Injuries to key players posed stumbling blocks again in the goal to achieve top 4; however, the desire, passion and “time to train” took a seemingly ordinary squad into the final match of the season against Middlesbrough with the chance to secure a spot in the Champions League places.
In a nervy first half, Liverpool failed to get any inroads as the atmosphere in Anfield was like a pressure cooker waiting for the time to burst in joy. The moment came when Wijnaldum changed the complexion with powerful opener. The sigh of relief and the loud chorus of joy were heard several miles away from the stadium. A comprehensive second-half display, topped by insurance markers from Philippe Coutinho and Adam Lallana, meant the top 4 mission was accomplished.
There was still a slight twist of drama, as the Reds still had to play for play-off in mid August to qualify to the Champions League group stage.
Their eventual opponents: high-flying Bundesliga darlings Hoffenheim.
2017-2018 – Progress 2.0
After finishing 4th in 2016-2017 Bundesliga season, TH Hoffenheim had high hopes of securing a place in the group stages of Champions League. This was a remarkable achievement, given they finished 15th a year earlier.
Around 2000, Dietmar Hopp, a cofounder of SAP, invested heavily in the club with the ambition of promoting it to the big leagues. His efforts finally paid off when Hoffenheim graduated to the Bundesliga 1 in 2007-2008 season. The prospect of the Champions League group stage was one more feather cap of a club that was formed in 1945 with the merger of a gymnastics club and a football club.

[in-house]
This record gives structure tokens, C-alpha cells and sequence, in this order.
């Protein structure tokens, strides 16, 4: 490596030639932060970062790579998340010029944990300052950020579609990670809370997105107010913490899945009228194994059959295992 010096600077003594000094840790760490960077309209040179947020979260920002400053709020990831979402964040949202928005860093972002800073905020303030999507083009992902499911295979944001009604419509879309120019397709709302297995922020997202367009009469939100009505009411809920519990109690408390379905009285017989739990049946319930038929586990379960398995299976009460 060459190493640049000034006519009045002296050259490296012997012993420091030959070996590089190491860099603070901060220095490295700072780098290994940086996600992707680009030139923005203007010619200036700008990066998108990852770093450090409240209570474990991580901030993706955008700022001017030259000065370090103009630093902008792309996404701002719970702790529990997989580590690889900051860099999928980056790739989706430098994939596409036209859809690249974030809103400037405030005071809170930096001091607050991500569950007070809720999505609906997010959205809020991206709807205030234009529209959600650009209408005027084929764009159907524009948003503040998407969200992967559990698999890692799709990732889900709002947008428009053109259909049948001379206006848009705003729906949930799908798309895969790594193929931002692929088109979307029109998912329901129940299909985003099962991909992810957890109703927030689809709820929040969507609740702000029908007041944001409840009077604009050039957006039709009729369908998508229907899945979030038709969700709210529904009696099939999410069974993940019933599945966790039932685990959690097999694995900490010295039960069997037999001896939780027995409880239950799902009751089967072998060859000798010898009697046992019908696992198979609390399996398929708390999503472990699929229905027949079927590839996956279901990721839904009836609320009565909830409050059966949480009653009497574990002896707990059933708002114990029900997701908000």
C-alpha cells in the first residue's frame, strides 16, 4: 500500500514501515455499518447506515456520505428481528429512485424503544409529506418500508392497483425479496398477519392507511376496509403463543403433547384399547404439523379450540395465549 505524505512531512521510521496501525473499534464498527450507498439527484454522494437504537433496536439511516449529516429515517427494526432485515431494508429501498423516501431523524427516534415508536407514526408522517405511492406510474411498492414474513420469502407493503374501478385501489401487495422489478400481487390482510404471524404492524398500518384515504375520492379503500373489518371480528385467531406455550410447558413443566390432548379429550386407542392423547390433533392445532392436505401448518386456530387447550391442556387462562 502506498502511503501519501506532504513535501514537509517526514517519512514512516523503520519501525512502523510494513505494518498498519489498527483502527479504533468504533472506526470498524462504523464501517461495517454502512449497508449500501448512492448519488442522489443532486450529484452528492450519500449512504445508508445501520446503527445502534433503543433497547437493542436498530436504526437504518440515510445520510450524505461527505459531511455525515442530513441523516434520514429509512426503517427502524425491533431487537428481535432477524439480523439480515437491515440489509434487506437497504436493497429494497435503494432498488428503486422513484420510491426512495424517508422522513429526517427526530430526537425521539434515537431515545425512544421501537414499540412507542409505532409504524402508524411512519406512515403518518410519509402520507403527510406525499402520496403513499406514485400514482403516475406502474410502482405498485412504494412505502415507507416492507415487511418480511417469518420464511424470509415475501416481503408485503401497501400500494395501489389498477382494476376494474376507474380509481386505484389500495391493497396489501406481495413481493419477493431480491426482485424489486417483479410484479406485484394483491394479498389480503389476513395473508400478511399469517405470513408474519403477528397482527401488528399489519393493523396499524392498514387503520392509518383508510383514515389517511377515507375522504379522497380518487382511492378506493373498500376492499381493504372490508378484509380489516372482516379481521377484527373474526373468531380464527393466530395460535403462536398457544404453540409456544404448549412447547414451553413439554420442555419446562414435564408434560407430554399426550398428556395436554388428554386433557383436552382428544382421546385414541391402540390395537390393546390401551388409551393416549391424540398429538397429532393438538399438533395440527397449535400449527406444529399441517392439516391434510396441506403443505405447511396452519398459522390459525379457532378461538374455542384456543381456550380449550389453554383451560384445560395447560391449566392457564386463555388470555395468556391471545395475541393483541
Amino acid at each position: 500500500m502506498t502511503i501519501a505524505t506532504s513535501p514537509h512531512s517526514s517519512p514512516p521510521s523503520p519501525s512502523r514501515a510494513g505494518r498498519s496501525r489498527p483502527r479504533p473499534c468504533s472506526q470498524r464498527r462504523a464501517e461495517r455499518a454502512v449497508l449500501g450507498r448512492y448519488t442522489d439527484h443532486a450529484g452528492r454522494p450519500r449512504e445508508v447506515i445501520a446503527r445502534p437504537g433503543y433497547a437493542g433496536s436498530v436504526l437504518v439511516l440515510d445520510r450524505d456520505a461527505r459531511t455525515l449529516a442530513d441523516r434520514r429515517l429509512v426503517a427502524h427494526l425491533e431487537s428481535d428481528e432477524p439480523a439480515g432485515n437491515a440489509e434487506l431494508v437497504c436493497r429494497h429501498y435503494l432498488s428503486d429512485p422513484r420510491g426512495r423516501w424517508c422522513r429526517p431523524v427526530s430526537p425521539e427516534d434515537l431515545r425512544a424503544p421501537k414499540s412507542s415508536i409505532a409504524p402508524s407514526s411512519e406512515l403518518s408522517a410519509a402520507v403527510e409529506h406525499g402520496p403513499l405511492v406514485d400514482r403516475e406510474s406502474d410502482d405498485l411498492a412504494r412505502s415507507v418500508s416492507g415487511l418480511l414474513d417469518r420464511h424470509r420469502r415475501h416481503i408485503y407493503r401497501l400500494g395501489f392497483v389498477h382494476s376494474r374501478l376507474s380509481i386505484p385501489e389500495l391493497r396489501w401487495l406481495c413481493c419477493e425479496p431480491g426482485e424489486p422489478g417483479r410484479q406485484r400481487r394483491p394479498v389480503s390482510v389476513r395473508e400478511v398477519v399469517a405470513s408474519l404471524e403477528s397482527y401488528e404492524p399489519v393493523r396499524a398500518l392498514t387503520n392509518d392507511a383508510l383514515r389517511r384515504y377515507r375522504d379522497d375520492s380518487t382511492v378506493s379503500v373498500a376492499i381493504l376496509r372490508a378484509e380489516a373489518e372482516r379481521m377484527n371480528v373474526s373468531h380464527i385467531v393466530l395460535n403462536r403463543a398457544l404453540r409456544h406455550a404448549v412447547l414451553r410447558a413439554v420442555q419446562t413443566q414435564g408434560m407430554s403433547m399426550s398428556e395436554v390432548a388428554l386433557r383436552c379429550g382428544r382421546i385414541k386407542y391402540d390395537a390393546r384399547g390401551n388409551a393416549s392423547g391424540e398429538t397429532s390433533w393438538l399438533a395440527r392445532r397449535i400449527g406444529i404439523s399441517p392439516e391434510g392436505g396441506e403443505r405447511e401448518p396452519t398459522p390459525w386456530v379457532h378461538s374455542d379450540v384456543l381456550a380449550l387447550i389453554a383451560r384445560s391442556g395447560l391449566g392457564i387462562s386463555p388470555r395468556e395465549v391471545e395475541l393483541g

For Liverpool, it wasn’t easy either. The club needed to advance through the group stages not only to gain financial strength, but also to reestablish itself among the European elite. For Klopp and the fans, it was an important milestone, as it potentially would mean they could heavily invest in attracting world-class talent again.
Liverpool were the better side over the both legs (6-3) as they produced a stunning attacking display against the German rivals in the home leg to put the tie to bed.
With this win, fans were more optimistic than ever that their club could secure top talents, even at a high price. So they went to work on addressing their problem areas.
Liverpool had issues breaking down deep-sitting opponents the season before, so they brought in attacking winger Mohamed Salah from AS Roma to stretch teams out a bit more.
To address their defensive frailties, Liverpool were prepared to stump up major cash for Southampton centerback Virgil van Dijk. But we all know what happened there, and Liverpool failed to get any new center back in the transfer market.
As expected, the back four looked thin, exposed and lacking leadership in key losses against Manchester City and Tottenham. More prevalent, were draws against Sevilla, Newcastle and Watford, all of which came with Liverpool in winning positions.
The January window presents an opportunity to once again address this, but this time get it right. The club has made its way to the Champions League Round of 16, but they’ll need reinforcements.
Matchday six’s emphatic win against Spartak Moscow now gives them more financial firepower to go all out and not make the same mistake of waiting till the end of the transfer window.
Many pundits/naysayers have put forward a view that they haven’t seen any progress under Klopp. Liverpool sometimes does look like a team in disarray — vulnerable, soft, with clear lack of leadership qualities in the back and in the middle. They are nowhere near perfect, as critiqued by Klopp himself. But the success cannot be discounted for the few shortcomings in the last two years.
If making to the top 4 in the Premier League from 8th is not progress, then what is progress?
If making to the top 4 with a net spend of zero is not progress than what is progress?
If qualifying to round of 16 in the CL is not progress then what is Progress?
They are clearly a WORK IN PROGRESS.